Thursday, November 6, 2014

Get Lost with Diane Vallere and Suede to Rest


 Get Lost in a Story readers, Suede to Rest?  How's that for a title.  Please welcome the talented and fabulously put together Diane Vallere to Get Lost in a Story.

Unraveling family secrets can be murder in Suede to Rest...

With her career as a dress designer in shreds, Polyester Monroe is looking forward to a fresh start. But as it all unfolds, the pattern to a new beginning looks a lot like murder.

When Poly Monroe was little, she loved playing in her family’s textile store. But after a fatal family tragedy, Land of A Thousand Fabrics was boarded up and Poly never expected to see the inside again. Now, as inheritor of the long-shuttered shop, she’s ready to restore the family business. However her two new kittens, Pins and Needles, aren’t the ones causing a snag in her plans...

Not everyone wants Poly back in San Ladrón, especially a powerful local developer pressuring her to sell—and leave town fast. But even when the threats turn deadly, she’s not ready to bolt. Because Poly is beginning to suspect that the murder behind the shop is tied to a mystery in her family’s unsettled past that she’s determined to solve before her own life is left hanging by a thread.


DONNELL:  Welcome to Get Lost in a Story, Diane, first of all, I am probably the world’s best fan of puns. I see puns all over your blurbs and writing, Suede to Rest, Pins and Needles.  These are adorable.  Do you just think this way, or is this hard to come up with?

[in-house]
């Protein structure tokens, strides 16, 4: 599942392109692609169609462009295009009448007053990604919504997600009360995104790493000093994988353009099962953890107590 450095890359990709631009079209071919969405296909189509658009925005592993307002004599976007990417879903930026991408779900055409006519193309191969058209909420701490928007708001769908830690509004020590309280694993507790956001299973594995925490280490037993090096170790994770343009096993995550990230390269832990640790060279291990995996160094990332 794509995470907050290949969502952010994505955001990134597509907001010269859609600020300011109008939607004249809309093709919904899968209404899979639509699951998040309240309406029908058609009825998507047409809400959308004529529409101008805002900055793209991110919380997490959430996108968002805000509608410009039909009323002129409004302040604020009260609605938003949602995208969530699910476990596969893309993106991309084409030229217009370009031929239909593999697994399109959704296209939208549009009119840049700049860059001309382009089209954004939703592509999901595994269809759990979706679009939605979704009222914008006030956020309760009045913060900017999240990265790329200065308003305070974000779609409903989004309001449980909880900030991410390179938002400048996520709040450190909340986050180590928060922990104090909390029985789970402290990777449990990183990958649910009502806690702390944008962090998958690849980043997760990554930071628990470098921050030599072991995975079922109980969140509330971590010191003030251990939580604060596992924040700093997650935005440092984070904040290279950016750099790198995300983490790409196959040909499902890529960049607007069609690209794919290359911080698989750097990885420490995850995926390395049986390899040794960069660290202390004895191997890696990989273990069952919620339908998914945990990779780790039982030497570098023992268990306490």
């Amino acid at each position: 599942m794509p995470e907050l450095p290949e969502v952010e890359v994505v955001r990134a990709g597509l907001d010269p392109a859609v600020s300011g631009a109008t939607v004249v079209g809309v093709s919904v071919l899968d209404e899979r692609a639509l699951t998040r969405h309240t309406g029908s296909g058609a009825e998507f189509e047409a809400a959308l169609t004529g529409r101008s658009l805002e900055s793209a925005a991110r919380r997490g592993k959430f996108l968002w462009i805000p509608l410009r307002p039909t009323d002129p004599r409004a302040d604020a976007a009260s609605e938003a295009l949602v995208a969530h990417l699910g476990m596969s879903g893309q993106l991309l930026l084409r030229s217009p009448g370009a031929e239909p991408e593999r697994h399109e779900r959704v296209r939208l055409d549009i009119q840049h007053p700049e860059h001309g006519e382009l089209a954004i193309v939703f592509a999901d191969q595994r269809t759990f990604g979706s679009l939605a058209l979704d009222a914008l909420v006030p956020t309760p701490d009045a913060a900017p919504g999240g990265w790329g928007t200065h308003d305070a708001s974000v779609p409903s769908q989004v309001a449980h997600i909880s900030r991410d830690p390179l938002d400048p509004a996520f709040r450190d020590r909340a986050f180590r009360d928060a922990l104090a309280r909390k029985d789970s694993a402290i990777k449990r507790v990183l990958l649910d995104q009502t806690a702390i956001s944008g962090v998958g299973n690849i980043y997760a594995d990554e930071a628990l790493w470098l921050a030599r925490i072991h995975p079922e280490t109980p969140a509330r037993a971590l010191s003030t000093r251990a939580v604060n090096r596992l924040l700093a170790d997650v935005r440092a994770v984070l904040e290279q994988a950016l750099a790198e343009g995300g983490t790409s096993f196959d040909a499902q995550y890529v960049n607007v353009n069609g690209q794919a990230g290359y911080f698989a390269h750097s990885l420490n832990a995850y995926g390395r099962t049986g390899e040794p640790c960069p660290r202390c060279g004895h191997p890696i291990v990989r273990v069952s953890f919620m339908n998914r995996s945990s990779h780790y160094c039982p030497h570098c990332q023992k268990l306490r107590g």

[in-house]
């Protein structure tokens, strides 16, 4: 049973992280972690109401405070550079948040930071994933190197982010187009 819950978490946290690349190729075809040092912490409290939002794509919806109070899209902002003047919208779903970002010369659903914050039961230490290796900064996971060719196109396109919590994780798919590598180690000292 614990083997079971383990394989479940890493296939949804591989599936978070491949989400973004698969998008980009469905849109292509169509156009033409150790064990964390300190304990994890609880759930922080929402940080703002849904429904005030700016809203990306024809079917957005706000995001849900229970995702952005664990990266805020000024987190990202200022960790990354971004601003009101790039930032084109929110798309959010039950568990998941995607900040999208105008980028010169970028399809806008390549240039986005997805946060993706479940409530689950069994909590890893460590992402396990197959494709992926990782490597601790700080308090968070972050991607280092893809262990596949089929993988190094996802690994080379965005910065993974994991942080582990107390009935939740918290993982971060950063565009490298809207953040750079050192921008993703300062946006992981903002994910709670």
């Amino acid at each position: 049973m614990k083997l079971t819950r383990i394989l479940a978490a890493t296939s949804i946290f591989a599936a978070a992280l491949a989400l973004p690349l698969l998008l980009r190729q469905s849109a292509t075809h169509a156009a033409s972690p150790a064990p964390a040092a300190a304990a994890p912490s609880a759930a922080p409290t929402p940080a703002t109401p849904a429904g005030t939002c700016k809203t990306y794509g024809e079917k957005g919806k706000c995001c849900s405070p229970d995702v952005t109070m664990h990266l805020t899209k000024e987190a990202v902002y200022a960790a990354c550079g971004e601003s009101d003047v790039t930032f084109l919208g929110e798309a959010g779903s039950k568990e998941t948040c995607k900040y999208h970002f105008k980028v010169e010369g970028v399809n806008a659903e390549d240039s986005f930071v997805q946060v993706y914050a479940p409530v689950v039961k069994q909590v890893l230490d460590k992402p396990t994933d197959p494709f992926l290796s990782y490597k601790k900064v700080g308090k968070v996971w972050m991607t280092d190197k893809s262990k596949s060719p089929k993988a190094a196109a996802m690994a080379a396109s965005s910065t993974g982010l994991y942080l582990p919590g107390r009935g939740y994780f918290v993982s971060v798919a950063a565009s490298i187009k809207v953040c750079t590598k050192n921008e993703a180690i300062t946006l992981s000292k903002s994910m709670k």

DIANE: I am lucky. This is how I think! I’m sure it comes from my family. My dad is a big punster, and rarely a day went by when he wasn’t tossing out a zinger to my sister and me.  I have been known to come up with title puns and then decide to write a book because I liked the tile so much!

DONNELL:  How would you classify your writing?  Cozy, humorous? Do you ever incorporate dark?
DIANE: My writing style has a lot of humor to it, mostly because I do naturally see the humor in everyday life. In mysteries, it’s important to keep that humor in check at the appropriate times, though, because there’s still a murder and that has to be respected. SUEDE TO REST is the most cozy that I’ve written, and it was meant specifically for the Berkley Prime Crime imprint. This allowed me to dive into and create a wonderful little town and name lots of shops (where you’ll find even more puns!). I often say that I know there’s a dark story in me, but  I need to mature a bit before I can really expose it. For now, I love knowing that I can entertain and bring a smile to a reader’s life.

DONNELL:  For those of you just meeting Diane, she is a walking fashion statement.  She always looks so put together.  So, fess up.  What do you wear when you’re at home during an average day of writing?  (I would love it if we could put a picture of you in one of your beautiful outfits here.)
DIANE: Today’s “beautiful outfit”:  T-shirt from a Palm Springs Midcentury Modern vacation rental business and yoga pants! (Never fear, I would never leave the house like this.) I do like to go to the public library to write, which serves the dual purpose of getting me away from the never-ending pile of laundry and gives me a reason to put on real clothes.

DONNELL:  You’ve written a couple of series now for different publishers.  Tell us about them.
DIANE: I write the Style & Error series, featuring former fashion buyer Samantha Kidd, who has given up her successful and glamorous life in order to move back into the house where she grew up. Each book puts Samantha in a different fashion-related job in her new small town.

I also write the Mad for Mod Mystery series, featuring a midcentury modern interior decorator who has modeled her life after a Doris Day movie, while continuing to be a modern, independent business owner herself.
DONNELL:  If you’re not writing, where will we find you?

DIANE:  I like to see old movies in the theaters, which fortunately is something very doable in Hollywood. I also like to attend fashion and costume-related lectures and events, and I’m a definite fan of all things midcentury. And because of this series, I’ve been spending more time at fabric stores planning new sewing projects.